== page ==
Mark Held, European Outdoor Group argued that the challenges facing the UK outdoor industry in 2012 include :
- Is the ‘Asian Dawn’ becoming a ‘sunset’?
- Climatic and economic uncertainties.
- Environmental campaigns by high leverage organisations.
Background to the UK Outdoor Industry
Mark Held’s honest, and penetrating presentation at innov_ex 12 confronted the UK outdoor industry with a daunting array of challenges and perceptive thoughts on ways forward. He showed vividly how the relatively young, dynamic and innovative UK outdoor industry of 1960s and 1970s, including companies like Karrimor,Mountain Equipment, Berghaus, Sprayway and many others, was based on indigenous skill within a supply chain that embraced OWN manufacturing operations , fabrics, finishing and components.(See Gear Timezone Timeline for details.)
Karrimor introduced lean manufacturing/quick response/no forward order required in the early 1990s. This involved pull manufacturing systems which were watched carefully by all, including Berghaus, with an assumption that this involved more stock. But Karrimor found that, as forecasting and response systems improved less stock was needed, bringing greater flexibility.
The opening of China’s borders and the prospect of low labour costs created a margin windfall and encouraged the outsourcing of manufacturing of first packs and then apparel to China in early 1990s. This move was led by Berghaus and rapidly followed by others, at a time when the whole industry was facing challenges. It created a margin windfall in an apparent buyers’ paradise.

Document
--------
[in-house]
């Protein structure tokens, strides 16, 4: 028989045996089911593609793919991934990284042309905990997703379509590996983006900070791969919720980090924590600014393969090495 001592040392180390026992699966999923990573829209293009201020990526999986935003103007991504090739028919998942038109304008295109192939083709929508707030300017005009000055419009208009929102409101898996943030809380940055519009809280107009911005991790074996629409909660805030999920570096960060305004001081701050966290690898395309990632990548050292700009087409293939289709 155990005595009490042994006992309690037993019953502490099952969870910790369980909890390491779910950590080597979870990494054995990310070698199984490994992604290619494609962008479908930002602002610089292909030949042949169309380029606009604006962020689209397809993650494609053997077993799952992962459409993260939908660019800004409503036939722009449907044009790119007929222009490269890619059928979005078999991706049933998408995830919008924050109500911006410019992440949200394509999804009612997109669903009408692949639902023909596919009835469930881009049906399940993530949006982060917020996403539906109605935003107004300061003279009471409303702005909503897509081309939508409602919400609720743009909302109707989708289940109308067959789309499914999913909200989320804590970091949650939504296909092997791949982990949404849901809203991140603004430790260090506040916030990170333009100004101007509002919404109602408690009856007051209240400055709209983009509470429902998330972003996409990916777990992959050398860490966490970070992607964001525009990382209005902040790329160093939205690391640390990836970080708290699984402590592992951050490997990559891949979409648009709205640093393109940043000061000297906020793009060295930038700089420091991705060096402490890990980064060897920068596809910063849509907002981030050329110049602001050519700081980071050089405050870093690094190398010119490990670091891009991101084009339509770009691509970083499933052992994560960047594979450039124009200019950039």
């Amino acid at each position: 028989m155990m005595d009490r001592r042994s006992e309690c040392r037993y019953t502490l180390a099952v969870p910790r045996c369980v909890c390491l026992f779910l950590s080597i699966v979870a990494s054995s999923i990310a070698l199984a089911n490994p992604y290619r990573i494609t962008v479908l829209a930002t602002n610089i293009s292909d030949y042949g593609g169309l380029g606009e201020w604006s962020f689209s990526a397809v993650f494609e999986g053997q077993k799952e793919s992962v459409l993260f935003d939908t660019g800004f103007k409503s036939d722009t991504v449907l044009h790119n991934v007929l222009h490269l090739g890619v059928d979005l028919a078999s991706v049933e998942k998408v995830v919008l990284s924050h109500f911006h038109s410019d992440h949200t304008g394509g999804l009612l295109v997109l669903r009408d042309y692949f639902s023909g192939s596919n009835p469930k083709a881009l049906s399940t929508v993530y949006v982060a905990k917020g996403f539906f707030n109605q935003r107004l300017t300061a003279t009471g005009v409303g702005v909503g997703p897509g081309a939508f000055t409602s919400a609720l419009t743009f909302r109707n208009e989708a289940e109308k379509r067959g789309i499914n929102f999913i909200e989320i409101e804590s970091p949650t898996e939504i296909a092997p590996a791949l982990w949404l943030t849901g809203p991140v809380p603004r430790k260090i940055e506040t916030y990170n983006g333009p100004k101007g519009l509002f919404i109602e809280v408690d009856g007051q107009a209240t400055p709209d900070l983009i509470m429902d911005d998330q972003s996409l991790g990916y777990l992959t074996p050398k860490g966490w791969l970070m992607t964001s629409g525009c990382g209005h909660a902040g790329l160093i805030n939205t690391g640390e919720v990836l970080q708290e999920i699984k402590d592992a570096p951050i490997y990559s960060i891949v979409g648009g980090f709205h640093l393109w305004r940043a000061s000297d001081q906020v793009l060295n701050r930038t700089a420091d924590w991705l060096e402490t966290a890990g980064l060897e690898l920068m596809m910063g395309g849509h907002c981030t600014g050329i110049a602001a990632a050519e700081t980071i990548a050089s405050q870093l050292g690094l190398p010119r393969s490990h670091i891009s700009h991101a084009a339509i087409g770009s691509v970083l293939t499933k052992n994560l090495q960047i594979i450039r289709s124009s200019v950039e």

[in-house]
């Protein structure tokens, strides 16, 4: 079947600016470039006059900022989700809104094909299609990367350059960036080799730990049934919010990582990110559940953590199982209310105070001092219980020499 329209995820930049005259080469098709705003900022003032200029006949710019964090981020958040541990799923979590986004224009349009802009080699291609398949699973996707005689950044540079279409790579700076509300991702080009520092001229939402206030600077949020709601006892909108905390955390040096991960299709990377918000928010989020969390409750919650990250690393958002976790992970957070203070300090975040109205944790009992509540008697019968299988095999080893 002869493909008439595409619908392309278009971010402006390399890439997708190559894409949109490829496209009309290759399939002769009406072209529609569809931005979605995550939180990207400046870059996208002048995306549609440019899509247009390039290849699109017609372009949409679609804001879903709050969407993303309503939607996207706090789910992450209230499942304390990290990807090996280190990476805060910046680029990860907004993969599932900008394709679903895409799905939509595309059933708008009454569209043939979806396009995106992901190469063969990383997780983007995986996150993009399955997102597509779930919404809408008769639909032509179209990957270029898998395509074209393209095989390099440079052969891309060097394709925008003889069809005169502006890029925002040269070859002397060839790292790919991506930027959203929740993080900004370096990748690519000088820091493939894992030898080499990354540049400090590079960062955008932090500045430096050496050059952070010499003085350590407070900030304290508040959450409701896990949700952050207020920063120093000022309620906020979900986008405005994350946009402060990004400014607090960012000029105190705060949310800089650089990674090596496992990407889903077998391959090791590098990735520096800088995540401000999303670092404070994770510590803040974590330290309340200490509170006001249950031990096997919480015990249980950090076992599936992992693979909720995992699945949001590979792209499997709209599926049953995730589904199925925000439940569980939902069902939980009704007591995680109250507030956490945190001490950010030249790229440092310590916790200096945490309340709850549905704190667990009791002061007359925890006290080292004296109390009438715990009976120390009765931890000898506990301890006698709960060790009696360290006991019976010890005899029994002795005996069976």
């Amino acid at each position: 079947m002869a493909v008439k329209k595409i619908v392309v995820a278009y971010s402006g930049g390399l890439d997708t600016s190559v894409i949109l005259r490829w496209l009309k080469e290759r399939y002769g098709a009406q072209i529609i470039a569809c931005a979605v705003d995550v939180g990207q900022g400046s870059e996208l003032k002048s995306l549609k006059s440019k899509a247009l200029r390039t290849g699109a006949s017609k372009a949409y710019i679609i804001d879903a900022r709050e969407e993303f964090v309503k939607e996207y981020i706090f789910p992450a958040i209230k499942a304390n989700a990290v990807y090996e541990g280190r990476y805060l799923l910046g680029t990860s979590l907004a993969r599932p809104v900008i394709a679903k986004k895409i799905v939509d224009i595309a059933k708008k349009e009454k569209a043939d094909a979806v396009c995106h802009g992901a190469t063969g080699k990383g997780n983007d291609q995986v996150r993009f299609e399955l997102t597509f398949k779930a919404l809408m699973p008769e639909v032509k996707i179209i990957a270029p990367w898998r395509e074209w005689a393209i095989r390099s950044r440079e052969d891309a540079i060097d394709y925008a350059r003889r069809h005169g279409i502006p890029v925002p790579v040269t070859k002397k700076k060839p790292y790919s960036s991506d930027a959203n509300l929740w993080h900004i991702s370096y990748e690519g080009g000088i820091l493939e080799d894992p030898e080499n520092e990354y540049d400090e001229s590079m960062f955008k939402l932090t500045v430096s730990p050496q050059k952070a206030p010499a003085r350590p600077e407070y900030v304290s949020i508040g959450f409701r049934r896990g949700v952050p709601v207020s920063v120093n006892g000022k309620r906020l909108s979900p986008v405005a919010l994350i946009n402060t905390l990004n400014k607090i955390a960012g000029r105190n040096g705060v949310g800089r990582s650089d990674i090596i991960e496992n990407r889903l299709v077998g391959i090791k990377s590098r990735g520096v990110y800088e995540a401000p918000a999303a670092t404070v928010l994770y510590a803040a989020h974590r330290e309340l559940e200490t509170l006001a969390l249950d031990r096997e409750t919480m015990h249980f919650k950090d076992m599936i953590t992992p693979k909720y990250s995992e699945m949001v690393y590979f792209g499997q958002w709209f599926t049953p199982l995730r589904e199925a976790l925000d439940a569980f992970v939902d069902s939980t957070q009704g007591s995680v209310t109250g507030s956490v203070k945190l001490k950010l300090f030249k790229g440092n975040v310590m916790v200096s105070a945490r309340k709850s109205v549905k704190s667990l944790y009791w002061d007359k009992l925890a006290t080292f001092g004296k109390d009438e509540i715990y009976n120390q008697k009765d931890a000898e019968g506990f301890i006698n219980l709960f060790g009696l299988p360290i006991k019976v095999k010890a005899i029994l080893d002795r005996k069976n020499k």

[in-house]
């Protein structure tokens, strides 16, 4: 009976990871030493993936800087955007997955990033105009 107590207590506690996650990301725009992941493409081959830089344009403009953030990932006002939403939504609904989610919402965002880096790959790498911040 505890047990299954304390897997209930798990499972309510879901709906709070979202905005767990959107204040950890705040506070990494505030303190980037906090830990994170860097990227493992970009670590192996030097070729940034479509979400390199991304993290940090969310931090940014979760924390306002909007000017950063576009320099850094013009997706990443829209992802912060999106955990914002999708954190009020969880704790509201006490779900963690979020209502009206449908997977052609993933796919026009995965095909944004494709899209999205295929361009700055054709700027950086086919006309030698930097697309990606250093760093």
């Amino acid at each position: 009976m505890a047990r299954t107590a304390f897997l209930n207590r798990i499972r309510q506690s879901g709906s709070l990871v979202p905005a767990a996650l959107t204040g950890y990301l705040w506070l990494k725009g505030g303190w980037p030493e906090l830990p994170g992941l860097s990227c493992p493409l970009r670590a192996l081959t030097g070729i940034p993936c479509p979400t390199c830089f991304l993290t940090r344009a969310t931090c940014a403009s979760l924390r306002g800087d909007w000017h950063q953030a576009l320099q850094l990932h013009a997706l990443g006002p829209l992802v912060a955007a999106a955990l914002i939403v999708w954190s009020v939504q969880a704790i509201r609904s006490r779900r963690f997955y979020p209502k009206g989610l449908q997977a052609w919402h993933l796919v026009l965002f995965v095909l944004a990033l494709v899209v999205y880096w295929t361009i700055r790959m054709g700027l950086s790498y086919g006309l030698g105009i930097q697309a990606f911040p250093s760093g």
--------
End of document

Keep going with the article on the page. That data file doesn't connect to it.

To quote Mark Held, we collectively squandered these extra margins which were eroded by ever more competitive pricing as brands fought to compete with each other.
Is the ‘Asian Dawn’ becoming a ‘sunset’?
Held showed in 2012 the ‘Asian Dawn’ has given way to a potential ‘Sunset’ for the UK outdoor industry and asked whether UK outdoor industry is really suited to China?
The biggest problems facing the industry are :
1 Long lead times -an 18 month cycle which limits flexibility, potential for innovation and response to user feedback. Retailers have to place orders before design cycle is complete.
2. It is no longer a buyer’s paradise in China :
- Fewer working in garment industry.
- Labour costs rising by 13%- could go up to 25%.
- Declining margins.
There is also rising consumer demand in China and we are seeing the emergence of Chinese outdoor brands. It has become a manufacturers’ market rather than a buyers’ market where even the big players, such as adidas, cannot dictate terms as they could twenty years ago. This places SMEs who have only limited volume, and make up so much of the UK outdoor industry, in an awkward position.
Climatic and economic uncertainties make flexibility vital.
Alongside the changing conditions in China, the uncertain weather patterns are especially challenging for the outdoor industry. We can have a great winter, then no winter, drought and too much rain. Set against poor economic conditions, with raw material prices rising exponentially there is a growing need for flexibility, not lock in for the brands and for retailers.
Yet the current system with long lead times and a push system, rather than a demand pull system generates stocks and waste rather than responding to consumer needs.
Environmental Campaigns by high leverage organisations
The outdoor industry also needs to understand and respond to a range of high profile environment campaigns. Consumer expectations are rising and fast communications mean that a small group can have significant impact.